Manual The Witch Hook (Witch Tales from the Watermasters Book 2)

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At least, not in the same state—mental or physical, he was not sure—in which he had gone in. The doctor studied him, her expression as serene as a bronze Buddha, and just as unreadable. He decided to show a bit more spine than he had for the past few moments, and studied her as well. Neither of them broke the silence; only the usual street sounds filtered in through the glass of the window facing the street—footsteps, hoofbeats, voices, and the occasional cough and chatter of a motorcar. One day all our hansoms are going to be replaced by those wretched autos , Peter reflected, as a particularly noisy vehicle chugged by, drowning every other noise as it did.

God, how I hate those things! Eurasian, no doubt. The task was difficult enough for an English girl! Who had sponsored her and given her the necessary education? The London School of Medicine for Women? I would probably find her walking over the top of me to get it. Bookcases lined the wall behind her except for a space where a door broke the expanse, bookcases polished until they gleamed and filled with leather-bound volumes.

Her desk, spartan and plain, held only pen, pencil, paper in a neat stack, an inkpot, and a blotter. Nothing on the desk to help—no pictures, no trinkets. And nothing with writing on it. Ah, but what he sensed, now that he was within the enclosure of her protective magics, made him long for fifteen minutes left alone in this—or, indeed, any—room in the house. She was certainly old enough to have learned as much as he about the arcane; certainly powerful enough—but the magic she had invested in the walls was held together mostly by the main strength of that power.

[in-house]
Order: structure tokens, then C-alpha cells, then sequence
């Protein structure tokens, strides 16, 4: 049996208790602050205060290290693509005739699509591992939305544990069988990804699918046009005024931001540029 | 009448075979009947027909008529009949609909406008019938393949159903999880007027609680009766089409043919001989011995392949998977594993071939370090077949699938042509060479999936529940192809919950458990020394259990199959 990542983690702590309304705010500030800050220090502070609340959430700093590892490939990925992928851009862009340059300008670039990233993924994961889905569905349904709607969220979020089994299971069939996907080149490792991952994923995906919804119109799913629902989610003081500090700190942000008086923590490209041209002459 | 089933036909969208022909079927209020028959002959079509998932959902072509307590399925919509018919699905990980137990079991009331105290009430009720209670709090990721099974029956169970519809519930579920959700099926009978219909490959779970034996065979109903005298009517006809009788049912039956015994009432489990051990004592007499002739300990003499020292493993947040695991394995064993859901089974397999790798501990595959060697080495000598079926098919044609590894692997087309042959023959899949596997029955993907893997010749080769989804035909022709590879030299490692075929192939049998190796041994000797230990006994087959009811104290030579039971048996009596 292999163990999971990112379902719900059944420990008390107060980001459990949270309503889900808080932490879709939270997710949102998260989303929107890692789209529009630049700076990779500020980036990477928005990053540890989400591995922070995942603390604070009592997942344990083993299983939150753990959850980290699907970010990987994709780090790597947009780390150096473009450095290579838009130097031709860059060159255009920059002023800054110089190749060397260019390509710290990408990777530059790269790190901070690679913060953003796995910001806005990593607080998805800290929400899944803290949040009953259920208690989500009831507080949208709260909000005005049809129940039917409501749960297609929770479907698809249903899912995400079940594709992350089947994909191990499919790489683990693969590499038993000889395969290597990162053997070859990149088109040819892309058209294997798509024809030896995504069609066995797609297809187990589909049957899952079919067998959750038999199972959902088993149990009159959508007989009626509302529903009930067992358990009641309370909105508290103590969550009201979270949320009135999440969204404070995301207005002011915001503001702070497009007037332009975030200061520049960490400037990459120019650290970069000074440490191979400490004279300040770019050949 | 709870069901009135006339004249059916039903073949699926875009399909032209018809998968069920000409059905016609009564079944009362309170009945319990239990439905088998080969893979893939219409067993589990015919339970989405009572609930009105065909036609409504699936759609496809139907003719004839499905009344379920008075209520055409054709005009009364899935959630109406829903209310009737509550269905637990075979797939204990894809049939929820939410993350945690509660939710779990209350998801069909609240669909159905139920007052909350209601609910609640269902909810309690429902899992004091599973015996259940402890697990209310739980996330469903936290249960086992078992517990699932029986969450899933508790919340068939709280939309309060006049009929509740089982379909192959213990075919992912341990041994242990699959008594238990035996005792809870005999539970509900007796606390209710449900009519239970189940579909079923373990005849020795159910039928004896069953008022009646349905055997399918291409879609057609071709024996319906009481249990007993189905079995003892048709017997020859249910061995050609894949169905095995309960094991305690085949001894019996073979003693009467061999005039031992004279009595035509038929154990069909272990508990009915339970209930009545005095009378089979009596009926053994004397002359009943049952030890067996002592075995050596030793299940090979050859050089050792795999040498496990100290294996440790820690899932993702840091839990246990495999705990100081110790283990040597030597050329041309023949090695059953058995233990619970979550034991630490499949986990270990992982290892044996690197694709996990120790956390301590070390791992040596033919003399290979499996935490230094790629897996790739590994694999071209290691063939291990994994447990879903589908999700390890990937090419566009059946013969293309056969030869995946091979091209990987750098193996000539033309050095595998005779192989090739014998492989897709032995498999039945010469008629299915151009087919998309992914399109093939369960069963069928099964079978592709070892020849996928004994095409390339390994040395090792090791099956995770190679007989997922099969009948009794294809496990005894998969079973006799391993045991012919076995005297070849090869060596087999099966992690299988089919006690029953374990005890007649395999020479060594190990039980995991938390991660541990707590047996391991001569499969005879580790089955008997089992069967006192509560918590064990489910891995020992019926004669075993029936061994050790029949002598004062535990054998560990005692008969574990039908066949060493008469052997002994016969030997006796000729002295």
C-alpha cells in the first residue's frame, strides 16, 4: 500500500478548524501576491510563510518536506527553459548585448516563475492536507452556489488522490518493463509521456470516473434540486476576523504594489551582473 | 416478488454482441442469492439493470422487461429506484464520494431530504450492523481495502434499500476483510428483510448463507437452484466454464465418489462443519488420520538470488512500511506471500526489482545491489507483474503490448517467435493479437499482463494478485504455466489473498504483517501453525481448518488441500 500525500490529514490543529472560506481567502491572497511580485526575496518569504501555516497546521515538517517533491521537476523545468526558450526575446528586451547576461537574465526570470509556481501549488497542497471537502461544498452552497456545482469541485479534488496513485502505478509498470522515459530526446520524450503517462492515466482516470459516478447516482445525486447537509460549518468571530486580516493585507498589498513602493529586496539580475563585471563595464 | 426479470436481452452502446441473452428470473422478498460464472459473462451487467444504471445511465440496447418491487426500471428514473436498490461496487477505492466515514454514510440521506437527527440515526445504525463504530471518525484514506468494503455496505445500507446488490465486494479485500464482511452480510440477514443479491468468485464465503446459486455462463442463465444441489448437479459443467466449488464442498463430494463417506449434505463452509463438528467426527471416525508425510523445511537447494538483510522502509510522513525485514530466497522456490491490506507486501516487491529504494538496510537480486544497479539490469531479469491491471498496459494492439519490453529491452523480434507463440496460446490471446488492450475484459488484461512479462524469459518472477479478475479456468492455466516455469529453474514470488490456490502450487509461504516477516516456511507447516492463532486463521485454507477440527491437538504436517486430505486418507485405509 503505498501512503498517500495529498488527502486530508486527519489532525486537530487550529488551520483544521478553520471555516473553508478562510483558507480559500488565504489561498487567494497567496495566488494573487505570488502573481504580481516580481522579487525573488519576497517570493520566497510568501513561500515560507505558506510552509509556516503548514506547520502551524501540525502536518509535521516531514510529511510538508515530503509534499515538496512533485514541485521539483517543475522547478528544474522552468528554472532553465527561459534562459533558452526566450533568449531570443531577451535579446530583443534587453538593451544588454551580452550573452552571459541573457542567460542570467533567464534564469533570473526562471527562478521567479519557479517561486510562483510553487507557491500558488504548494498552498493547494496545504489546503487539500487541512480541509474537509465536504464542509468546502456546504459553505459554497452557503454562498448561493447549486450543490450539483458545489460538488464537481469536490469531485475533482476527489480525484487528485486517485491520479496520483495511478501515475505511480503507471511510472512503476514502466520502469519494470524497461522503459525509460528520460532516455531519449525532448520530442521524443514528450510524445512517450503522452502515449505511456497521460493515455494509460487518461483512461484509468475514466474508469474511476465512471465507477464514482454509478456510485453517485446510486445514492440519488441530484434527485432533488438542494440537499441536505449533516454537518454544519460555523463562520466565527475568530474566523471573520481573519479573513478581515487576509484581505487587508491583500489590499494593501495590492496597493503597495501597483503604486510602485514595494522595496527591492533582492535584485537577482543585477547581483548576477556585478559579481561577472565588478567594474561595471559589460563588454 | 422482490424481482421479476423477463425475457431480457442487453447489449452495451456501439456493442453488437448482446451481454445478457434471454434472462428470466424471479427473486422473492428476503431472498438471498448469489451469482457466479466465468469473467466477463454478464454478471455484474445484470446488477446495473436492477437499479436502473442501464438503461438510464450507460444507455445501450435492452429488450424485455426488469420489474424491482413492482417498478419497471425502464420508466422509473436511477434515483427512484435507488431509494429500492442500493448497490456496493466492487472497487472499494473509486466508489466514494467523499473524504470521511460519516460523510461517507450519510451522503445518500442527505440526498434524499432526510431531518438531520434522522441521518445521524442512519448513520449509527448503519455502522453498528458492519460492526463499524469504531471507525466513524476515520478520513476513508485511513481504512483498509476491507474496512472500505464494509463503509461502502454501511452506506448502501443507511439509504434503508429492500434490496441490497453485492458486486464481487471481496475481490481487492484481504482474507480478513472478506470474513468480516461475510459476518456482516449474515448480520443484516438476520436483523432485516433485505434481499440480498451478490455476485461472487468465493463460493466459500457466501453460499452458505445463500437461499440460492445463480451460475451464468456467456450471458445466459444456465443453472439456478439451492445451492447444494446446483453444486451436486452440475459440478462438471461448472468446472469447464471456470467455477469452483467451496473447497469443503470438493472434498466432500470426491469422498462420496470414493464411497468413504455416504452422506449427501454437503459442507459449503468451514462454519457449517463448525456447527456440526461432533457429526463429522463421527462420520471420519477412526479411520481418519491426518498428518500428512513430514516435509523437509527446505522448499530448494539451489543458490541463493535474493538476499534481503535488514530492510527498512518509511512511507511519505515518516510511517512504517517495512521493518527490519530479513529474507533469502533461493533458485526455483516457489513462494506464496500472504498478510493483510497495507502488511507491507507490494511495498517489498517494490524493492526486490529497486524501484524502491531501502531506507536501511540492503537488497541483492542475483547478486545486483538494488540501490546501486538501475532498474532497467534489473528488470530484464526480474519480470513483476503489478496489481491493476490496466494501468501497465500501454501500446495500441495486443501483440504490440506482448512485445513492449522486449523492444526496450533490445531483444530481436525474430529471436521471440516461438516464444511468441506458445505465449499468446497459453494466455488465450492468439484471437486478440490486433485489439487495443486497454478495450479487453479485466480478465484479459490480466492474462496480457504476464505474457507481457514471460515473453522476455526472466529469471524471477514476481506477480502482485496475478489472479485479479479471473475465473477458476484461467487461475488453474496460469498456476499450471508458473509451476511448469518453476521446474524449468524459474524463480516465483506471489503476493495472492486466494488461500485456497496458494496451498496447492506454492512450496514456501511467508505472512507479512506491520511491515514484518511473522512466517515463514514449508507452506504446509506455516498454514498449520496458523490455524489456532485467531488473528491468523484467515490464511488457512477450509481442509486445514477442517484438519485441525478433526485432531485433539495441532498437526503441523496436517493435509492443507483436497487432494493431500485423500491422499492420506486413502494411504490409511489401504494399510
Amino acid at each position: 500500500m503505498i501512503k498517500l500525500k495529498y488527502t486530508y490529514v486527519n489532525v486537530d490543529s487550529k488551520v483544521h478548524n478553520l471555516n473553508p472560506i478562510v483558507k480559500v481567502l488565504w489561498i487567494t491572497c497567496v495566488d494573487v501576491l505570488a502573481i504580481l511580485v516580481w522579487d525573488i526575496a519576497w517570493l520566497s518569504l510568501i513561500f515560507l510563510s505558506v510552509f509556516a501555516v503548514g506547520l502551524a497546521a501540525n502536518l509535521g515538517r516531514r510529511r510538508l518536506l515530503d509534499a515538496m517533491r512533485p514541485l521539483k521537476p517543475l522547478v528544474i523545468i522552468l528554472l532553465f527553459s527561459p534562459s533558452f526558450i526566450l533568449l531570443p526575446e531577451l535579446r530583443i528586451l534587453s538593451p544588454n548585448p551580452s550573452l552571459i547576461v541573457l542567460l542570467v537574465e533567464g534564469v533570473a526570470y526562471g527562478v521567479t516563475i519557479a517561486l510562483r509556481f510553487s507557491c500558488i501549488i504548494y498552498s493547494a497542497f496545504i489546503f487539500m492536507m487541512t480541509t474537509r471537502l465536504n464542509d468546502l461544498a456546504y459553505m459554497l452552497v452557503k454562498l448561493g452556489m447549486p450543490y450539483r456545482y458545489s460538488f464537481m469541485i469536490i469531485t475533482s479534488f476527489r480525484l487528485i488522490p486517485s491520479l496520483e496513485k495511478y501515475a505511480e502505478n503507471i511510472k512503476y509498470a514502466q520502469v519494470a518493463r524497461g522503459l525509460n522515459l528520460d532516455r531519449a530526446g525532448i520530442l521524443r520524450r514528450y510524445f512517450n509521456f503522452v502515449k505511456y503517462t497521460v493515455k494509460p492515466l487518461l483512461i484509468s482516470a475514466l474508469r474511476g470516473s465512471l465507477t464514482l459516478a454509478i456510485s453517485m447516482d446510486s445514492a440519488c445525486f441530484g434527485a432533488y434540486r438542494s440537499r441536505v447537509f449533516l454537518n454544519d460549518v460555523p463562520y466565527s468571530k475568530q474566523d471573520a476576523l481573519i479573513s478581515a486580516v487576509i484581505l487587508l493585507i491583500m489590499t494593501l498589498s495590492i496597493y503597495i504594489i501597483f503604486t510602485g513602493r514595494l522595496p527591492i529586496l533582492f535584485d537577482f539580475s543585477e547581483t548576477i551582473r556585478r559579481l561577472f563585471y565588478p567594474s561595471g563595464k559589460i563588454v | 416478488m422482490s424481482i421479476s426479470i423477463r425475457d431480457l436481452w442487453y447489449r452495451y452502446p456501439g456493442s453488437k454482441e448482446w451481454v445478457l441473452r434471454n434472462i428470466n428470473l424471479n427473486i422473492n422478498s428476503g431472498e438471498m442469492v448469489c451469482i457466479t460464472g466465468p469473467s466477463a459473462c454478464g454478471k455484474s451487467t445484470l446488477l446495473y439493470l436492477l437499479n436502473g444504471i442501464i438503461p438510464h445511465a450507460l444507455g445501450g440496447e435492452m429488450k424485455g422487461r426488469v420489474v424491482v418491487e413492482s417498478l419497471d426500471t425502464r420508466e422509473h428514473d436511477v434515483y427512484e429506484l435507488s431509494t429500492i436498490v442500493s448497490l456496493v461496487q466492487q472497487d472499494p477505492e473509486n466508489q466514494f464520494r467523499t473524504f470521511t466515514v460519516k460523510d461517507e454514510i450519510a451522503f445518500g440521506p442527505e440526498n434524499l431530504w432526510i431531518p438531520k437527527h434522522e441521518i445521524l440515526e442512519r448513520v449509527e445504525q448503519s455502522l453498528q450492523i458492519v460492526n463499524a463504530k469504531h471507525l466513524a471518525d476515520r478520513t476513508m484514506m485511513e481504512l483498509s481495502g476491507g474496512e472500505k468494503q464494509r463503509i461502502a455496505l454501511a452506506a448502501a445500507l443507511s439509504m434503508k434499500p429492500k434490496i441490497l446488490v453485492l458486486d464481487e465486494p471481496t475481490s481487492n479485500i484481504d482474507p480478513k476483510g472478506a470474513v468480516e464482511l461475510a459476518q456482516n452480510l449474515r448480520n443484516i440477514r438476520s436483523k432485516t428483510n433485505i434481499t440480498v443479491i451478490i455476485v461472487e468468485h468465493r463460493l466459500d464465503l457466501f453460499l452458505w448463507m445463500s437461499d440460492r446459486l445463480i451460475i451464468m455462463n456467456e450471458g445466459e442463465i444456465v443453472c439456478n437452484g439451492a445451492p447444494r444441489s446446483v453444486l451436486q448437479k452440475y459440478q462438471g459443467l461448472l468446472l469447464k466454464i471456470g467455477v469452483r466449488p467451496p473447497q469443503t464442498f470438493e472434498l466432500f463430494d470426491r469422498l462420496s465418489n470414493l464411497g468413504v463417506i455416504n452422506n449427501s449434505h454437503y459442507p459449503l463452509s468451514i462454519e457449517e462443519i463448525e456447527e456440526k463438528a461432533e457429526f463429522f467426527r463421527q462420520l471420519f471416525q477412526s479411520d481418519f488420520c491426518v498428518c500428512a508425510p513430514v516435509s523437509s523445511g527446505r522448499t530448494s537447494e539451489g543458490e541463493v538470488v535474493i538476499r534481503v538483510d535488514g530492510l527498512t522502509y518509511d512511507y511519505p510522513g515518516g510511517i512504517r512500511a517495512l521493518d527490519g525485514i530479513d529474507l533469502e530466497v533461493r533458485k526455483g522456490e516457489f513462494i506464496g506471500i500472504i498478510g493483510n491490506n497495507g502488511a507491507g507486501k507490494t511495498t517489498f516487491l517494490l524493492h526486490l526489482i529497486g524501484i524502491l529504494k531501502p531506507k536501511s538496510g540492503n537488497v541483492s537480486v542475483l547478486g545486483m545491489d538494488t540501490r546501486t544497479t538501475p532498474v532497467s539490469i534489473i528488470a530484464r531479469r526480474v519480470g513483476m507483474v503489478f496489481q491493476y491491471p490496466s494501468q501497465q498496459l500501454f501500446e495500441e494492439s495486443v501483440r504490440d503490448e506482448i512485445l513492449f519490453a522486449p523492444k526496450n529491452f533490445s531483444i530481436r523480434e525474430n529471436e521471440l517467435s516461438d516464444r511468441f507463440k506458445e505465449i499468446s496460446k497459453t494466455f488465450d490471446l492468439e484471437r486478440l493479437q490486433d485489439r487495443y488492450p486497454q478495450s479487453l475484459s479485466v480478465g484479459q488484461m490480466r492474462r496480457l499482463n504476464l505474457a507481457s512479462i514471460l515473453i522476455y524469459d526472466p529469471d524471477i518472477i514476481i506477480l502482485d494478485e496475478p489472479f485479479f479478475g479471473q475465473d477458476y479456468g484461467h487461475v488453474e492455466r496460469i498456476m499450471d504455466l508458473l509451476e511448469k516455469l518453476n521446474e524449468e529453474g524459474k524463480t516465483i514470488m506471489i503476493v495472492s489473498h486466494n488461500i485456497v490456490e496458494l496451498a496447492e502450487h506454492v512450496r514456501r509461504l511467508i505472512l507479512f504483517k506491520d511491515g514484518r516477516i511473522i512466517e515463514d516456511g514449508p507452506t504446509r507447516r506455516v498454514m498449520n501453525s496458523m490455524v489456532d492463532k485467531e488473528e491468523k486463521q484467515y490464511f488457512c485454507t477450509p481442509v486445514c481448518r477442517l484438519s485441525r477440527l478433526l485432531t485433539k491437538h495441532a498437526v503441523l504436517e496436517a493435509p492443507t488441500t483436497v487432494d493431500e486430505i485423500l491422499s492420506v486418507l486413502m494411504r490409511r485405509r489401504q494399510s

This, he would bet his soul, was not a clumsy, inelegant, or inept woman.

But there was one little bit of nice work there—tangled in among the rest, like a shining silk thread running through a skein of ill-spun yarn, was a whisper of magery Peter would dearly love to learn to cast himself. Turn your eyes aside , it whispered to those beyond the walls who looked with the inward eye and not the outward. There is nothing here to interest you, there never was, and never will be. Seek elsewhere for your quarry; it is not here. Now she leaned back, a slight frown crossing her face. I would like to know why you appeared on my doorstep today.

I ran into one of my old lads looking better than he had in ten years, and the old boy told me about how you fixed him up. Worst you can do is tell me what every other sawbones has. She lost her frown, and her expression became one of skepticism rather than suspicion. He gave a short bark of a laugh. Just what happened to that knee to make it turn against you, and when? Maya used her note taking to conceal some observation of her possible patient of a very different sort—for there was something of Power about him, and that had surprised her so much that for a brief time she had been unable to do more than stare at him.

Another woman might have found him unremarkable in any way whatsoever. His dress was neat and clean, but no finer than that of any other man in her working-class neighborhood. Sailors always ended up with a commonality of features, given the beating their faces usually took from the elements, and Peter Scott was no different there.

His face could easily have been sculpted from ancient, withered leather, and though the chin was firm and the brow was high, his mouth set in lines that suggested more smiles than frowns, there was little in the ruin of it to show if he had been handsome in his youth, or otherwise. Only a pair of remarkable green eyes, an emerald color with a hint of blue, peering at her from among a nest of wrinkles caused by much squinting against the sun and storm, served as any sort of distinguishing feature.

His hair, some color between yellow and brown, had begun to sport a streak of gray here and there. Not a young man—but not an old one either. Here, in London!

Mercedes Lackey. The Serpents Shadow

She would have been less shocked, had she hailed a cab only to find a camel and not a horse between the shafts. What was he doing here?